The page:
TIMELINE: BO XILAI SCANDAL
- 6 Feb: Mr Wang flees to the US consulate in nearby Chengdu, where he spends the night. Many believe he went there to seek asylum.
- 5 Mar: China announces that Bo Xilai has been removed from his post in Chongqing.
- 20 Mar: Rumours suggest that Mr Bo could be linked to the death of British businessman Neil Heywood, who died in Chongqing last November.
- 10 Apr: China says Bo Xilai has been suspended from party posts and his wife, Gu Kailai, is being investigated over Mr Heywood’s death.
- 26 July: Gu Kailai and Bo family employee Zhang Xiaojun are charged with killing Mr Heywood.
One of China’s most charismatic politicians, his status as the son of former party elder Bo Yibo made him one of the “princelings” of Chinese politics – a term used to describe the descendants of senior party figures in the early years of communist rule.
His downfall was triggered when his police chief, Wang Lijun, fled to the US consulate, reportedly to seek asylum after falling out with Mr Bo over his investigation into the death of Mr Heywood.
The Xinhua report about Ms Gu’s prosecution made no reference to Mr Bo or any investigation into him.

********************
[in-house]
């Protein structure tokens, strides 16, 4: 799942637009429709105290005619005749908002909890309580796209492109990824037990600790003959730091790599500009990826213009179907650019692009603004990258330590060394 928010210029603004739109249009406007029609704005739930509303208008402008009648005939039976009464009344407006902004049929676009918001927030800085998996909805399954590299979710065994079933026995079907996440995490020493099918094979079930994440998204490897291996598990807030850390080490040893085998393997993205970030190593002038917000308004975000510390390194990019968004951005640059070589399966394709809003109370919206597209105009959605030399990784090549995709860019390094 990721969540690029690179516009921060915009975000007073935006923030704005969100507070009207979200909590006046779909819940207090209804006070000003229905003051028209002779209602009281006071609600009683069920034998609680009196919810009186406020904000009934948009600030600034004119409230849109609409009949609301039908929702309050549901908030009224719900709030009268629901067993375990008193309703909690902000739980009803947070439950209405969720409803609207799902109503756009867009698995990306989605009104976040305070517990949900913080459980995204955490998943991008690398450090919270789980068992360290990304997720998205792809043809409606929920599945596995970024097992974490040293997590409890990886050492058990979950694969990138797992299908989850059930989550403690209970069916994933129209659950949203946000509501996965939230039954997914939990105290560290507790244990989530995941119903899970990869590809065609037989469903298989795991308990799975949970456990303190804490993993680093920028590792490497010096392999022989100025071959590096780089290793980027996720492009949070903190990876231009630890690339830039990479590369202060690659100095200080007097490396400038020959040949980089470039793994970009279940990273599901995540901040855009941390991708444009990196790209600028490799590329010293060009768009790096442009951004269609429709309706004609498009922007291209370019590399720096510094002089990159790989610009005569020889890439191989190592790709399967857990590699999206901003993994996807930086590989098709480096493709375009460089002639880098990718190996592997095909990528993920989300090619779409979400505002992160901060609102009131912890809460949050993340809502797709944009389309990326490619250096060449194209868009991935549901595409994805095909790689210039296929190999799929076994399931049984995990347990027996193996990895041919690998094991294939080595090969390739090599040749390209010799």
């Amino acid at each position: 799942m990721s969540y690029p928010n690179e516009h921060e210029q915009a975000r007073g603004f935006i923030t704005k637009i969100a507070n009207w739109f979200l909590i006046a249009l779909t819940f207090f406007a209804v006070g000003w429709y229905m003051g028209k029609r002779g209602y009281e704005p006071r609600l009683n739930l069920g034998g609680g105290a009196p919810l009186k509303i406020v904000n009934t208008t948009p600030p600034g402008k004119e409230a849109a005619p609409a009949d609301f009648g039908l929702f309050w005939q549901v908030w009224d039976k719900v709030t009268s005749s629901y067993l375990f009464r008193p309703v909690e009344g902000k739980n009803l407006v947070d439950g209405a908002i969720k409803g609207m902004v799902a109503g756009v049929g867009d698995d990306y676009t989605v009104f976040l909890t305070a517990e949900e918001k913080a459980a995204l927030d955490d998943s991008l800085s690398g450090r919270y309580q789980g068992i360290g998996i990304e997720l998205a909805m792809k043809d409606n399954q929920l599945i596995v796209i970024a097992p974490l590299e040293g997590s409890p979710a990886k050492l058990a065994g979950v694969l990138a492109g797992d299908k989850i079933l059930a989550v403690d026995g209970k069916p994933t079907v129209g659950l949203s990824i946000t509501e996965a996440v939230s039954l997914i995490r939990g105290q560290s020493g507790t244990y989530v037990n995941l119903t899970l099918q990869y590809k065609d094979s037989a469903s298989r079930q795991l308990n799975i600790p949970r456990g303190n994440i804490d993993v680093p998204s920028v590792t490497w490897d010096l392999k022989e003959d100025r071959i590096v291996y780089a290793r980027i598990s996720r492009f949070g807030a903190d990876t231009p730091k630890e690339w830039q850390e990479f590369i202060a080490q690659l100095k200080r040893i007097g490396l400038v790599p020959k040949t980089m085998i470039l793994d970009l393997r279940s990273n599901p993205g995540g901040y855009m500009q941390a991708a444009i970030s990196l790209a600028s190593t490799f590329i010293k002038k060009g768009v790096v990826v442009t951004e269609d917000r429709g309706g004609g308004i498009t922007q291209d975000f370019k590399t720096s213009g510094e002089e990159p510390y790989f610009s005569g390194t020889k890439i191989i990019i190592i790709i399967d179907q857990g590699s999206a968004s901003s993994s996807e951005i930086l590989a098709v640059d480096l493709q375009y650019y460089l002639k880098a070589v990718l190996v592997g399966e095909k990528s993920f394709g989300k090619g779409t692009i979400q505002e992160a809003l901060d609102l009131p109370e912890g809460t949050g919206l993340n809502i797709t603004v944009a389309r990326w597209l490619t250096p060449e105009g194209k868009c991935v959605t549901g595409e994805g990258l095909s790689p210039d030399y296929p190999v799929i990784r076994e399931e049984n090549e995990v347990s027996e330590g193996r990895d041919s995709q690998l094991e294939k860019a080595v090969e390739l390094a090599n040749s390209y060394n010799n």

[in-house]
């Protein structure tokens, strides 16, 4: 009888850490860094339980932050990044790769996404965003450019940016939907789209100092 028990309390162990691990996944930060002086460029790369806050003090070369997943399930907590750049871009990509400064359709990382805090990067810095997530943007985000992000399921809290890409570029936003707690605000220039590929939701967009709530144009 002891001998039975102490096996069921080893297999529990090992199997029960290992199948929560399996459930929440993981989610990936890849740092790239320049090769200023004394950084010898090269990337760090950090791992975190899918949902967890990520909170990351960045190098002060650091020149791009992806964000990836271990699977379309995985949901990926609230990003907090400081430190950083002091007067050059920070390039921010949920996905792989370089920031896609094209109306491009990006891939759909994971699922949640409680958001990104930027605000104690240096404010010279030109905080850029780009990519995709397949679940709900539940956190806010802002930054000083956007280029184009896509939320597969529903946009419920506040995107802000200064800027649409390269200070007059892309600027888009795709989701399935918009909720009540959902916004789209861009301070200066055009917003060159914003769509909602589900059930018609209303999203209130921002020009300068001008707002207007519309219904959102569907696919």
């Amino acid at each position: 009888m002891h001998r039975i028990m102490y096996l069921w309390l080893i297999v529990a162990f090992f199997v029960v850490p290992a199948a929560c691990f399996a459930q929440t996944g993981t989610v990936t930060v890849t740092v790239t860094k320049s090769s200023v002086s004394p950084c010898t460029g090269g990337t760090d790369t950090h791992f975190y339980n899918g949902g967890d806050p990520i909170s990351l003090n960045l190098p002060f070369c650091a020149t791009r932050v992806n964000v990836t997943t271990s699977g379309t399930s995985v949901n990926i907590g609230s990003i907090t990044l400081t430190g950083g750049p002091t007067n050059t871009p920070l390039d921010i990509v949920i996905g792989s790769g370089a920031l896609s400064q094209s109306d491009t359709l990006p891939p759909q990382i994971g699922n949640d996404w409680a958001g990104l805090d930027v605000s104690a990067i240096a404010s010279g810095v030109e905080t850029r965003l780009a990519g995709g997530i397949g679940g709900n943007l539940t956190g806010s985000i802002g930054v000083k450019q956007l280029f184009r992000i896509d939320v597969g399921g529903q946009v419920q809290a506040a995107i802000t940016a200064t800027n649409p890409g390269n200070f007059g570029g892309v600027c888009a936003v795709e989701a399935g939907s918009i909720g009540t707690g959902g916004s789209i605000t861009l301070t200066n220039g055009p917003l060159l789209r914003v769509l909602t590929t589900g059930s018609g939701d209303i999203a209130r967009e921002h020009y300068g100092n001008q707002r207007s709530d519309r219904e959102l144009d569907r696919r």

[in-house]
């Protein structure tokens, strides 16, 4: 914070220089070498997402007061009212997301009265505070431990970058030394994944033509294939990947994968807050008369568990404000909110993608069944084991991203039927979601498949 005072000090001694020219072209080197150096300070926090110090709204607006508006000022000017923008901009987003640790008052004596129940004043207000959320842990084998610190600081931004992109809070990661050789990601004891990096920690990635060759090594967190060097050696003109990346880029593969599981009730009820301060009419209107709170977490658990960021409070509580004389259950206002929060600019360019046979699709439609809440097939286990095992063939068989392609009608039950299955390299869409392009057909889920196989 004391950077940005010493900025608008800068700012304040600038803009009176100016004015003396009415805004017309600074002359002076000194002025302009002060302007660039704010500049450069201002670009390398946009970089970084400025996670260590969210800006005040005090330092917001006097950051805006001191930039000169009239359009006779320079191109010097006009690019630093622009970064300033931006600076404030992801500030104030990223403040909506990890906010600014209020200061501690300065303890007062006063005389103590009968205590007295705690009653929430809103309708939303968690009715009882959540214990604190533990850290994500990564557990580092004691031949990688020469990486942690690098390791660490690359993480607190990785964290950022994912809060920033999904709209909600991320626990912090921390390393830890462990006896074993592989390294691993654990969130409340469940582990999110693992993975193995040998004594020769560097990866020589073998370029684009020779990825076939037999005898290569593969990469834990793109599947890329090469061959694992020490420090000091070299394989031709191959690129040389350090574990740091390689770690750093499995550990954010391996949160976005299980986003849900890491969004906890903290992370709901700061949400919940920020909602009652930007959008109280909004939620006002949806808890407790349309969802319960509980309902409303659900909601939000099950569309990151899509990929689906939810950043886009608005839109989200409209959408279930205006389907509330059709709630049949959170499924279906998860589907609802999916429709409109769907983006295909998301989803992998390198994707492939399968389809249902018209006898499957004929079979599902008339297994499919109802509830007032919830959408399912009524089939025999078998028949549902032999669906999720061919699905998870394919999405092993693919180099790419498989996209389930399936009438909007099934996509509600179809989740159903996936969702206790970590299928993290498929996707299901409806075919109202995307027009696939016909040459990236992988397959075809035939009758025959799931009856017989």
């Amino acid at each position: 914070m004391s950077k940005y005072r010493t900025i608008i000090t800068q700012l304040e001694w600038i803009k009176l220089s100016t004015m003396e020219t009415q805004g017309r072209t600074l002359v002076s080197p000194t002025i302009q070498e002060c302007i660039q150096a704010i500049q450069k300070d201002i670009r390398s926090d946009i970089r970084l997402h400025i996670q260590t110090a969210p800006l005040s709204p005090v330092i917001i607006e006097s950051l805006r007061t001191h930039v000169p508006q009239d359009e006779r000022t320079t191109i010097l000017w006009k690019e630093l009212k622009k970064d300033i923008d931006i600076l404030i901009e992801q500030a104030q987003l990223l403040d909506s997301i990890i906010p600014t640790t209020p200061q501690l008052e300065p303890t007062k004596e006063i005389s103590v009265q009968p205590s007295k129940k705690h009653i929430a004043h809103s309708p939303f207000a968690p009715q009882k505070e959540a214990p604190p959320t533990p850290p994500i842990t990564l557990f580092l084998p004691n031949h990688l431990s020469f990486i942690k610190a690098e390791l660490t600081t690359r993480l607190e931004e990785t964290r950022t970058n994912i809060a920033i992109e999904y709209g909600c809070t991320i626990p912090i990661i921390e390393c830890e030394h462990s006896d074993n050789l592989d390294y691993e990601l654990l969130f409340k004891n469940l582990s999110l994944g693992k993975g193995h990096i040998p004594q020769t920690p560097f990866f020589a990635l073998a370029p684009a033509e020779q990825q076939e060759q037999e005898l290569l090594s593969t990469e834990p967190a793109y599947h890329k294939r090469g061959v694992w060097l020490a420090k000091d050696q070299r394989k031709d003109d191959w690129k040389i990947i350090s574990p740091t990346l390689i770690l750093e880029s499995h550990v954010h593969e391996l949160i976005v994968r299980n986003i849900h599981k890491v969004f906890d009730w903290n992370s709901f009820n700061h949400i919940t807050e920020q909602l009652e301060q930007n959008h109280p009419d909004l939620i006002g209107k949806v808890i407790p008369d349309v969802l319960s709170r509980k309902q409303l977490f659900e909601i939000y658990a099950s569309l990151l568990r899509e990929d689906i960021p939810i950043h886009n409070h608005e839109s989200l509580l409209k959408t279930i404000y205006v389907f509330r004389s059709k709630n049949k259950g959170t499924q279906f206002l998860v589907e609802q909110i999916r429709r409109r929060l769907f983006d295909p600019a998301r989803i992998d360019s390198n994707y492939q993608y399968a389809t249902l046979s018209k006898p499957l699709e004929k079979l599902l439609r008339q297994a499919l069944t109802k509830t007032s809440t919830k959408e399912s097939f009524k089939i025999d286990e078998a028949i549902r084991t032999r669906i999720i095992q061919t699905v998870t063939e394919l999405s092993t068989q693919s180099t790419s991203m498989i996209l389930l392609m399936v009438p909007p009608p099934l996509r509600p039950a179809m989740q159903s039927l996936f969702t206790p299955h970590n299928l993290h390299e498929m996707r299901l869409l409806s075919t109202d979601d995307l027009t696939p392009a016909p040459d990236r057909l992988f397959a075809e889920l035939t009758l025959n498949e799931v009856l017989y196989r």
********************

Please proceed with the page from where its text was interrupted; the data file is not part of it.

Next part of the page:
Earlier this month, French architect Patrick Devillers, who is alleged to have links to Mr Bo and Ms Gu, was arrested in Cambodia before voluntarily flying to China. A Chinese official said he was wanted as a witness.
On Tuesday, he was reported to be in “good shape” after meeting French diplomats earlier in the week.
Gu Kailai was born on November 15th, 1958 according to http://en.wikipedia.org/wiki/Gu_Kailai
November 15th, 1958
11 + 15 +2+0+1+1 = 30 = her personal year (from November 15th, 2011 to November 14th, 2012) = Gu Kailai and Zhang Xiaojun, employed at Mr Bo’s home, were “recently” prosecuted by a Chinese court.
30 year + 7 (July) = 37 = her personal month (from July 15th, 2012 to August 14th, 2012) = Domestic violence. Double-dealing.
37 month + 26 (26th of the month on Thursday July 26th, 2012) = 63 = her personal day = Concerning. Living nightmare.